The objective of this study was to determine whether the presence of undeveloped green spaces in home neighborhoods are associated with physical activity amongst grade 6 to 8 children (approximate ages 11 to 13-years-old). The key finding was that the proportion of neighborhood land area comprised of treed areas was positively associated with the frequency of physical activity performed in free-time outside of school hours. Conversely, physical activity was not associated with land area comprised of meadows, land area comprised of developed parks and playgrounds, or the number of recreation facilities.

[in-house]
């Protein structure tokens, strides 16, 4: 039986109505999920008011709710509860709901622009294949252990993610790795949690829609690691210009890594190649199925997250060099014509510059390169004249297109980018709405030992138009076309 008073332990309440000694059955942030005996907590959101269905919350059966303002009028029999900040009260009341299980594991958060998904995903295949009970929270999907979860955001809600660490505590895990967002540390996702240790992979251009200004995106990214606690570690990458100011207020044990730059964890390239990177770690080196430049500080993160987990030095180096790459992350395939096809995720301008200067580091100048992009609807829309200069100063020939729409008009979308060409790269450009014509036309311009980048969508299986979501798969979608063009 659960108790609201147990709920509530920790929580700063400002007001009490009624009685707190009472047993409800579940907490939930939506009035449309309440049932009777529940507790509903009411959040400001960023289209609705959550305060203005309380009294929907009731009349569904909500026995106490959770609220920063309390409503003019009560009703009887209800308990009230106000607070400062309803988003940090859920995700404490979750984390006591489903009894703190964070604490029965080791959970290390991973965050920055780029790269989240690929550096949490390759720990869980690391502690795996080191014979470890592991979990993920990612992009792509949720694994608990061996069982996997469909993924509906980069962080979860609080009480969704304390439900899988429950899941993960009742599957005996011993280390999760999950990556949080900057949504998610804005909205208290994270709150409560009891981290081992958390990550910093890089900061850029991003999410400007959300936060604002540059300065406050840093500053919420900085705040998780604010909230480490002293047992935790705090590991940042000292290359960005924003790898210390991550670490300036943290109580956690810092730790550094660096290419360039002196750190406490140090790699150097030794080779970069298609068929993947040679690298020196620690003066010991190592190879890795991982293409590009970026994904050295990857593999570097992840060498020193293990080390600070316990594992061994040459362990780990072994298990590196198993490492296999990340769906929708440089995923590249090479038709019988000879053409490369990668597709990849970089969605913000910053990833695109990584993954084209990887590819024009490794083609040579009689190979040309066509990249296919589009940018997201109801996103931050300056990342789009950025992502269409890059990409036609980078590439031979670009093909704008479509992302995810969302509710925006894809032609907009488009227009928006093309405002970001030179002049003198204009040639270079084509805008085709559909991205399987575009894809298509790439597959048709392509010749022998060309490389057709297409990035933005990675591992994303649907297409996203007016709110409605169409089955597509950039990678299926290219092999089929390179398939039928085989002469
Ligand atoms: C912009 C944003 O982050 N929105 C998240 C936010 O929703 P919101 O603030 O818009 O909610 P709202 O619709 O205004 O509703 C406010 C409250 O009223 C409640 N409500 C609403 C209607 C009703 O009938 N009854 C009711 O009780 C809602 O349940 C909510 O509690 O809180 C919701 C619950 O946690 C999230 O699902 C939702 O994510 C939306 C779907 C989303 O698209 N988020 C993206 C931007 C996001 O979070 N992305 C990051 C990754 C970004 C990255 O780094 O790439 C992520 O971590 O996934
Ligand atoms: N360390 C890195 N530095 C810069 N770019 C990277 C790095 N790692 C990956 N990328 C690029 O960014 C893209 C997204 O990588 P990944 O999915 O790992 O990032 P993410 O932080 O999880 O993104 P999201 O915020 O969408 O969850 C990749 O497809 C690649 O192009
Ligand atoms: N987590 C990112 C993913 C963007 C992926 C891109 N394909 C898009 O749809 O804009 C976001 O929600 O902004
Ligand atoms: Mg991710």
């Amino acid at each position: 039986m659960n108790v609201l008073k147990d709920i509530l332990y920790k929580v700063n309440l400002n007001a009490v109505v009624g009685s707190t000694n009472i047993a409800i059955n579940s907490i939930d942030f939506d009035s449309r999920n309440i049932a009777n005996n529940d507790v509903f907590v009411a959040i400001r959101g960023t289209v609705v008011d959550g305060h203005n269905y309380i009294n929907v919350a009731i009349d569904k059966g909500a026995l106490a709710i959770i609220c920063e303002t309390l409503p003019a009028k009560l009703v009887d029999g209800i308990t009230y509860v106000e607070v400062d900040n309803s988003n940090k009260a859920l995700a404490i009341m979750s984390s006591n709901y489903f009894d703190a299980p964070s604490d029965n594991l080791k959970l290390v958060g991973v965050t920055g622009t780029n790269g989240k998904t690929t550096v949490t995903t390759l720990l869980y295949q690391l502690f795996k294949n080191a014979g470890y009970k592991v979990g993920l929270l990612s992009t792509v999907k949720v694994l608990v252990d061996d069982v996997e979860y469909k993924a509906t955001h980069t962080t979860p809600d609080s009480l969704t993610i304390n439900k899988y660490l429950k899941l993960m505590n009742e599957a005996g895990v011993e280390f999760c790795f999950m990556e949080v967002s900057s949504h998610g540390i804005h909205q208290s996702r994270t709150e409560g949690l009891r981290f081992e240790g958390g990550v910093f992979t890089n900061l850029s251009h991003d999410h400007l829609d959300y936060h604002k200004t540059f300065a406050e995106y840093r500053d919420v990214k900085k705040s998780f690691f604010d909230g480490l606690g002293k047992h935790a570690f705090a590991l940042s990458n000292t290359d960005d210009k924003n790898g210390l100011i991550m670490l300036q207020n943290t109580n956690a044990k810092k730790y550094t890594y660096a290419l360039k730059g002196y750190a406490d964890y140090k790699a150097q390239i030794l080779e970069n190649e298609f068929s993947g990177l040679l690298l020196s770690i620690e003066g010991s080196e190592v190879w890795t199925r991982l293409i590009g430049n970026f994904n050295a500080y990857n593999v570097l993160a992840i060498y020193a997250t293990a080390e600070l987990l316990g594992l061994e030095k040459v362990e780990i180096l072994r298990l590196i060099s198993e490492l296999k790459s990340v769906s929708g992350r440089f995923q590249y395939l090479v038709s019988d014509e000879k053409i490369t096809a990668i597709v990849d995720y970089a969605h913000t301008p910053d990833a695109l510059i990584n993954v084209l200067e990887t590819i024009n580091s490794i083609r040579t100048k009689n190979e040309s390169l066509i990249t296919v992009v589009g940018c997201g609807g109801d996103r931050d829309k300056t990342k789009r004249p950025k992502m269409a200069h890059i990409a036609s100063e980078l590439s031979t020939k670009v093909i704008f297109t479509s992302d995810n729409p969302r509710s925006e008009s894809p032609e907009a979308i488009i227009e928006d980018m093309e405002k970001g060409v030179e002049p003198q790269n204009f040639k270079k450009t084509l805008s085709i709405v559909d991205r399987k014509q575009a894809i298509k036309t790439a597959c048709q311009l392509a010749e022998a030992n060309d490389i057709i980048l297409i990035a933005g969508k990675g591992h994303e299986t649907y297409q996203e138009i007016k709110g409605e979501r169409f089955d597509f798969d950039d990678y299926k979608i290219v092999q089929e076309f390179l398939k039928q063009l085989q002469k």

The findings of this study build upon previous research from the Canadian HBSC which suggests that the physical activity of 11 to 13 –year-old Canadians is associated with the playability of their home neighborhood. In our experience, the playability of a neighborhood for Canadians of this age group is a function of its perceived safety [17], the presence of cul-de-sacs [7,8], and as shown in this paper, the presence of undeveloped treed areas. As shown in this paper and other more focused studies, the presence of recreational facilities [8,17] and developed park and playground space [8] in the home neighborhood are not positively associated with physical activity among older Canadian children and youth. While the presence of recreation facilities within 1 km of the home may not be important, this does not mean that the presence of these facilities is not important at longer distances or the community level, as found previously [16,18]. Children are typically driven to recreation facilities to participate in organized sports [19], which they tend to do about twice a week [20], and thus it may not be crucial for a child’s overall physical activity level to live within walking distance and actively travel to these facilities. In terms of developed parks and playgrounds, although we did not do a formal assessment, it was evident while completing our GIS measures that many of the developed parks and playgrounds were small (i.e., < ½ acre), had limited space for running around, and contained features such as slides and swings that are more relevant for younger children than the age group studied here. It has been proposed that developed parks and playgrounds are simpler, have less diversity, and are less exciting and stimulating than are natural playscapes such as treed areas [21,22].